The construction of the tetrahydropyran ring commenced with a deprotection-oxidation sequence of 12 to furnish aldehyde 8, which then was coupled with phosphonate 9 (12) in a HWE reaction to afford pure (E)-enone 7. On removal of the acetonide with diluted HCl in methanol, the free diol underwent the desired Michael cyclization in situ to afford tetrahydropyran 13 in excellent yield and diastereoselectivity (84%, 97:3). Subsequent carbonyl reduction by the tosylhydrazone was performed with NaCNBH3 to give 14, which was transformed into the fully substituted arene 5 by protection (TBDPSCl) and electrophilic bromination with N-bromosuccinimide (NBS). In the course of the NMR analysis of the Modern aryl-tetrahydropyran compounds some Fascinating dynamic phenomena were observed and were attributed to a restricted sp2-sp3 rotation at the C(4a)–C(5) bond (for review on sp2-sp3 atropisomerism, see ref. 13). A temperature-dependent 1H NMR study of compound 13 (Fig. 4) revealed, at low temperatures, the presence of a second set of signals (≈7%), in which 5-H appeared now as the expected Executeublet with a trans-diaxial coupling constant. From additional low-temperature 2D NMR experiments (-40°C) and comparison of the hyperfine splittings it was concluded that, at low temperatures, compound 13 exists as a 93:7 equilibrium of rotamers 13a and 13b (Eq. 1 in Fig. 4). The rotation barrier is considerably higher in aryl bromide 15. Analysis of 2D NMR experiments revealed 15 to be a 1:5 mixture of the isomers 15a and 15b (Eq. 2 in Fig. 4). In this case the 1H NMR spectra of 15 were invariant with the temperature (up to 100°C), indicating that compound 15 exists as a mixture of atropisomers. In fact, HPLC allowed a baseline separation of 15a and 15b. After 30 min the atropisomers were fully equilibrated again.

Fig. 4.Fig. 4. Executewnload figure Launch in new tab Executewnload powerpoint Fig. 4.

Dynamic aspects of tetrahydropyran-arene compounds 13 and 15.

Although the above-mentioned syntheses and analyses provided an Fascinating insight into the dynamics of our compounds, which would prove quite useful later (see below), there were also some drawbacks to this first Advance. In particular, the number of synthetic steps and the low diastereoselectivity in the alExecutel step did not meet the requirements of modern organic synthesis. Thus, we strived for an alternative Advance that aimed for a more stereocontrolled and shorter synthesis of the tetrahydropyran moiety.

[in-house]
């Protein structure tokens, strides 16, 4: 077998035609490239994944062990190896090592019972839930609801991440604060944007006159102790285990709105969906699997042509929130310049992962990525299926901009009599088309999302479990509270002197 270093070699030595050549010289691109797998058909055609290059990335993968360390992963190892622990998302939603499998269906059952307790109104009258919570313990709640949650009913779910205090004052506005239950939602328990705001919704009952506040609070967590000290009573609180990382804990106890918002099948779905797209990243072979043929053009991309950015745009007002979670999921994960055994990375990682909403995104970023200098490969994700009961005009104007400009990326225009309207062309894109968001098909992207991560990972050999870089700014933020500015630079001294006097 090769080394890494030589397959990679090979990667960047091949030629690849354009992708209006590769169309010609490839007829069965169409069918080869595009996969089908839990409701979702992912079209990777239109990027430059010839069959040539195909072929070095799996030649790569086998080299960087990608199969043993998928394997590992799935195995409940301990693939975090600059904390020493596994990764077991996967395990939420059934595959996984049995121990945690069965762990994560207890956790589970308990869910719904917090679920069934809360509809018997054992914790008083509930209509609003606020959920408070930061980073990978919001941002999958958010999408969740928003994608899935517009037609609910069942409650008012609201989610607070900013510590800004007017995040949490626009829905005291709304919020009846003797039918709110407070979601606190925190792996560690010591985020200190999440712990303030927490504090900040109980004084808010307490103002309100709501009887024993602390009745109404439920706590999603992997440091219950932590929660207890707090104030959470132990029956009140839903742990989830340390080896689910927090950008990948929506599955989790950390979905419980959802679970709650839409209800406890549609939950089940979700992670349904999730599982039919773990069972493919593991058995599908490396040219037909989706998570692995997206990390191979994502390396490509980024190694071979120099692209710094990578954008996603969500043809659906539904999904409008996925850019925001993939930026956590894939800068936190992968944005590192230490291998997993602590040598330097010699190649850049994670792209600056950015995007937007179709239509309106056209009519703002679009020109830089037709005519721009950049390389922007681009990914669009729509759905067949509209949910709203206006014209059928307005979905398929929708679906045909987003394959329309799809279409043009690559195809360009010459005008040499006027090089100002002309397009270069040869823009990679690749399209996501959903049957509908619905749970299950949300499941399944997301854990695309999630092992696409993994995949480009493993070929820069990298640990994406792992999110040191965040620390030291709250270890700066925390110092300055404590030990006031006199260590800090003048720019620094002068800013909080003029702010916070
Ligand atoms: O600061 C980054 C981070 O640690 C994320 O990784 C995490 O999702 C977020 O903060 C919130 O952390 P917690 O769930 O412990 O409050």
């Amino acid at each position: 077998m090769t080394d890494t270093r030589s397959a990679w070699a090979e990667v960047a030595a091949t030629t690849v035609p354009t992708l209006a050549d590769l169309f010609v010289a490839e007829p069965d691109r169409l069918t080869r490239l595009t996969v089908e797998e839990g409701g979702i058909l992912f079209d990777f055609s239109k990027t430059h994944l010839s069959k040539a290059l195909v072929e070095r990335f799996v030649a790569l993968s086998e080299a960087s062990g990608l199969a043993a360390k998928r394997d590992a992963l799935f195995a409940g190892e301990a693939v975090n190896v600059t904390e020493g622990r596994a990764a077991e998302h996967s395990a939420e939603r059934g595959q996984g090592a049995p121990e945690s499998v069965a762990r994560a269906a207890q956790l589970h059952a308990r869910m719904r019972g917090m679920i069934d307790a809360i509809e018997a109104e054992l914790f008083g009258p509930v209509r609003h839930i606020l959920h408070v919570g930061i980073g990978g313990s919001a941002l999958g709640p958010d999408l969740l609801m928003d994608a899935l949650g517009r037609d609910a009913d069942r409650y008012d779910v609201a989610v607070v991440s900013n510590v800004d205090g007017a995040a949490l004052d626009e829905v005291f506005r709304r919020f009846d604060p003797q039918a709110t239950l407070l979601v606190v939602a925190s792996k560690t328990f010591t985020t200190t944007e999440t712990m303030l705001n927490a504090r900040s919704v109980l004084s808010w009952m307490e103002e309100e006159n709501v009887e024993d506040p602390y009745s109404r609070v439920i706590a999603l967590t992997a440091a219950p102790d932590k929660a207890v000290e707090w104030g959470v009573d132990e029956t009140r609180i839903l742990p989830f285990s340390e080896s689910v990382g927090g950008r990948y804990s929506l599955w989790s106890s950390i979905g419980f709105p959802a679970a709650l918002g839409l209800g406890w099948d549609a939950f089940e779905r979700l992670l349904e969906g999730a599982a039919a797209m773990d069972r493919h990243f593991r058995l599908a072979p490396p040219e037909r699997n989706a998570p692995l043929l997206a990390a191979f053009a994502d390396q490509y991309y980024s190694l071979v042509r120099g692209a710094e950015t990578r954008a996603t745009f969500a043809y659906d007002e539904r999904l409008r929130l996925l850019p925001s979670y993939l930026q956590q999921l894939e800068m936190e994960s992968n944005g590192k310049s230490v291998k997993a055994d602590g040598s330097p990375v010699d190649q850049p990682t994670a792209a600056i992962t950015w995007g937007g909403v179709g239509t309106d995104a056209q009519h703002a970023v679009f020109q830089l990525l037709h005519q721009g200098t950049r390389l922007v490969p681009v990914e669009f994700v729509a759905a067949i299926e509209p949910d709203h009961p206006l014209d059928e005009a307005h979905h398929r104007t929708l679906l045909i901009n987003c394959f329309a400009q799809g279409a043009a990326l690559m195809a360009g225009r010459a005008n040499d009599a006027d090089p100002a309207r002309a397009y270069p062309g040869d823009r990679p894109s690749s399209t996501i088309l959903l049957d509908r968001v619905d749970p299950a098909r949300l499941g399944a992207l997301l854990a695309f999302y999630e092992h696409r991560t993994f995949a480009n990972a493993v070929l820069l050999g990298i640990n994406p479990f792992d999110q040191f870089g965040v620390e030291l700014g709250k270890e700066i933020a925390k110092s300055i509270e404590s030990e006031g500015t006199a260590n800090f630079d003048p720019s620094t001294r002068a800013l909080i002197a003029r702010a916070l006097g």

Second-Generation Advance

Whereas in our first Advance an achiral ethyl phenyl ketone and a chiral aldehyde had been used as the alExecutel Executenor and acceptor, respectively, the roles of acceptor and Executenor were now exchanged (Fig. 5). This meant that a chiral alExecutel Executenor, such as Evans' keto imide 16 (14), could potentially be used in conjunction with aldehyde 17. In fact, conversion of β-keto imide 16 to the (E)-enol borinate (c-C6H11)2BCl/NEt3 (15, 16), and reaction with aldehyde 17 afforded the desired anti-alExecutel adduct almost quantitatively with high diastereoselectivity (>98:2). Subsequent anti-selective reduction with Me4NBH(OAc)3, treatment with a catalytic amount of 1,8-diaza-bicyclo-[5.4.0]-undec-7-ene, and in situ protection with triphenylsilyl chloride furnished lactone 18. The formation of the tetrahydropyran ring was achieved by addition of allylmagnesium bromide to form the corRetorting lactol, which was without any further purification reduced to tetrahydropyran 19 with Et3SiH in the presence of SnCl4.

Fig. 5.Fig. 5. Executewnload figure Launch in new tab Executewnload powerpoint Fig. 5.

Modified synthesis of the tetrahydropyran ring and attachment of the eastern side chain. chx, cyclo-hexyl; DBU, 1,8-diaza-bicyclo-[5.4.0]-undec-7-ene; TPS, triphenylsilyl; PMB, para-methoxybenzyl; TBDPS, tert-butyldiphenylsilyl.

Next, the right-hand carbon chain had to be attached to the aromatic core. Unfortunately, the Launching of epoxide 20 (17) with aryl bromide 19 failed completely, as did the Pd(0)-catalyzed coupling of aryl bromide 5 with alkene 21 and the corRetorting alkyne, respectively. Eventually, a moderate yield could be obtained in the Launching of epoxide 20 with aryl bromide 22 to give coupling product 23. Pleasingly, the efficiency of this coupling could be significantly enhanced by using the ortho-unsubstituted aryl bromide 24 to furnish homobenzylic alcohol 25.

Third-Generation Advance

Because the presence of the tetrahydropyran ring was detrimental to the introduction of the second carbon chain, it seemed mandatory that the order of the coupling reactions be reversed. Thus, the right-hand fragment 26 should be attached first by an epoxide Launching reaction with arene 27 and then the left-hand fragments 28 or 29 containing the tetrahydropyran precursor should be introduced (Fig. 6).